Walsall Staffs Born Player 82 Harry Wood,

82. Harry Wood
Personal information
Full name Harry Wood
Date of birth 26 June 1868
Place of birth Walsall, England

Date of death 7 July 1951 (aged 83)
Place of death Portsmouth, England

Height 5 ft 9 in (1.75 m)
Playing position Inside forward

Senior career
Years                            Team                       Apps       (Gls)
                        Walsall Swifts                            ?          ?
1887–1891        Wolverhampton Wanderers        60        (35)
1891                 Walsall                                      ?           ?
1891–1898        Wolverhampton Wanderers       181        (74)
1898–1905        Southampton                           158        (62)
National team
1890–1896         England                                     3         (1)
Harry Wood (26 June 1868 – 5 July 1951) was a professional footballer who played most of his career as an inside forward for Wolverhampton Wanderers and Southampton.
• Wood was born in Walsall and started his career with Walsall Swifts before moving to Wolverhampton Wanderers for the first time in 1887. In the following season, Wolves became one of the inaugural members of the Football League, finishing the season in third place. Wolves also reached the final of the FA Cup, losing to the league champions Preston North End. Wood was Wolves’ top scorer with thirteen goals from his seventeen league appearances. He was also Wolves’ top scorer in 1890–91 (jointly with Sammy Thomson) and 1892–93 (with 16 goals).
Wood remained with Wolves for the following two seasons, before returning to Walsall in the summer of 1891. His sojourn with Walsall was brief, however, and in November he returned to Wolves.
He remained with Wolves for a further seven seasons, during which he made two further appearances in FA Cup finals, being part of the winning team in 1893 (beating Everton 1–0), and losing 2–1 to Sheffield Wednesday in 1896. Whilst with Wolves, he made three appearances for England scoring once. Again he was Wolves’ top scorer in 1894–95 and 1895–96.
In the summer of 1898, Southampton’s trainer, Bill Dawson, was on a short holiday in Stoke when he read in a local paper that Wood had not yet renewed the terms of his contract with Wolves. Dawson tracked Wood down to a Walsall pub and eventually persuaded Wood to sign for the Saints, who had just claimed the Southern League championship for the second consecutive year.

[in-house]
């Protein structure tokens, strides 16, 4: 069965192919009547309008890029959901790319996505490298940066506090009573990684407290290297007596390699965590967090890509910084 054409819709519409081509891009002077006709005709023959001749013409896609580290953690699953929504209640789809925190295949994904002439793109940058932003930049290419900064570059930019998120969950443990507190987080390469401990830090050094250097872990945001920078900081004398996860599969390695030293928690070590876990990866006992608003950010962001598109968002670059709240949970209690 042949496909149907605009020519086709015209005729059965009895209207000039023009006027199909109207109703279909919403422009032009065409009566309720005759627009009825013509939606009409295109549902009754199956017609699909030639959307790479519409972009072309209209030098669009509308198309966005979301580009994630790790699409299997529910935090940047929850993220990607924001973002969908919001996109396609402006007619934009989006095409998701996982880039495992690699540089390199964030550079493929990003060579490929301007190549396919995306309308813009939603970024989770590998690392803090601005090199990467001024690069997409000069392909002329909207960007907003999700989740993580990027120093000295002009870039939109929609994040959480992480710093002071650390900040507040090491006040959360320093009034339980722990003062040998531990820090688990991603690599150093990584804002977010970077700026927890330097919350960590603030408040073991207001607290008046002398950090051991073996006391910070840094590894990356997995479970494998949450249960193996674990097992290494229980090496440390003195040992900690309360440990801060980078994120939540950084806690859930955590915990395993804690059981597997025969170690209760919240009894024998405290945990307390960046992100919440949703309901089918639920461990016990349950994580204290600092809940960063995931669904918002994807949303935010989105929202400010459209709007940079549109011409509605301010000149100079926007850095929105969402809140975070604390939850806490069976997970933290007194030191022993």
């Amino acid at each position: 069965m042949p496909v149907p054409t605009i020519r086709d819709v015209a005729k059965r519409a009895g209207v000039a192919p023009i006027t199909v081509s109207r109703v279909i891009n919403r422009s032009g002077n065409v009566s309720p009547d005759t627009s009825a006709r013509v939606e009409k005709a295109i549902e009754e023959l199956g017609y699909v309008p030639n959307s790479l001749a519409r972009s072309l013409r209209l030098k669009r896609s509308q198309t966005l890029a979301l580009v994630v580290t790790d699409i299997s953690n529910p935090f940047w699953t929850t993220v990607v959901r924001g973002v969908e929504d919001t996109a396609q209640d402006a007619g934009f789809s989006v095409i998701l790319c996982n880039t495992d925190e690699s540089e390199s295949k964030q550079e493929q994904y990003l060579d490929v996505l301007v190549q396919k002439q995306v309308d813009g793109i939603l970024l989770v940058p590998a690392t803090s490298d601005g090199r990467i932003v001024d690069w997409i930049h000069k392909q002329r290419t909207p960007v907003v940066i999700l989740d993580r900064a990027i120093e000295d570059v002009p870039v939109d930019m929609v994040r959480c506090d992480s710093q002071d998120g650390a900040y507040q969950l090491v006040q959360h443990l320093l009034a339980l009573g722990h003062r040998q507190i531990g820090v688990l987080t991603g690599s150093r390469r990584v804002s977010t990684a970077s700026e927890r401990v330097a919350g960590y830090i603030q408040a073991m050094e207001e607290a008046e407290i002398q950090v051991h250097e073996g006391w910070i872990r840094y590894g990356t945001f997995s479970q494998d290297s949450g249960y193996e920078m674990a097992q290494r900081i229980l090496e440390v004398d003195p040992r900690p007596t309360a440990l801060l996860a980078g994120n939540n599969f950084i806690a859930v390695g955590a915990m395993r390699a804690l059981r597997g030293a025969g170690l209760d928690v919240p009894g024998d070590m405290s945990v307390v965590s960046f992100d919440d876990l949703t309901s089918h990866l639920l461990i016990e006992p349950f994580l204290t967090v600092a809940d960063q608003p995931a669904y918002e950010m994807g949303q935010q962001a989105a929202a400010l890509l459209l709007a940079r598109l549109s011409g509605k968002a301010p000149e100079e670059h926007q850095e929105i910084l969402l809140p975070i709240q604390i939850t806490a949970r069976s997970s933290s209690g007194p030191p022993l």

According to Holley & Chalk’s The Alphabet of the Saints, “Harry Wood stands out as probably the most popular footballer to wear the Saints’ colours during the Southern League era.”.
In his first season at The Dell Wood was an ever-present making 24 appearances and scoring 16 goals as Saints took the Southern League championship for the third time. The following season, Saints only managed third place in the league, but reached the FA cup final for the first time in their history, beating three First Division clubs along the way. Unfortunately, the Cup Final was a great disappointment as Saints were swept aside 4–0 by Bury.
In the following season, 1900–01, Saints once again took the Southern League title, with Wood scoring 10 goals and Edgar Chadwick top-scorer with 14 goals. The 1901–02 season followed a similar pattern to 1899–00 with Saints finishing in third place and reaching their second FA Cup final, losing to Sheffield United after a replay.
In 1902–03, Saints won their sixth (and last) Southern League title with Wood only missing two games, scoring 12 goals. By now he was sharing the goal-scoring with John Fraser (15 goals), dab Fred Harrison (17 goals in only 13 games) and Joe Turner (14 goals).
Wood’s cunning passing earned him the nickname “the wolf” and for seven years he captained the Saints during their most successful era. In all, he made 180 appearances for the Saints, scoring 65 goals.
In his final season at The Dell, the Saints played a testimonial match for Woods against Aston Villa. The “gate” money raised was £106 5s 6d which was boosted by donations from the Southampton public to make a total benefit cheque of £250 5s.
Wood eventually left the Saints in May 1905 (aged 37), becoming a trainer with Portsmouth. After seven years at Fratton Park, he retired from football and became the licensee at the local Milton Arms public house.
His son Arthur Wood played for Southampton as a goalkeeper from 1914–1921. Harry Wood died at Portsmouth in July 1951, shortly after his 83rd birthday.


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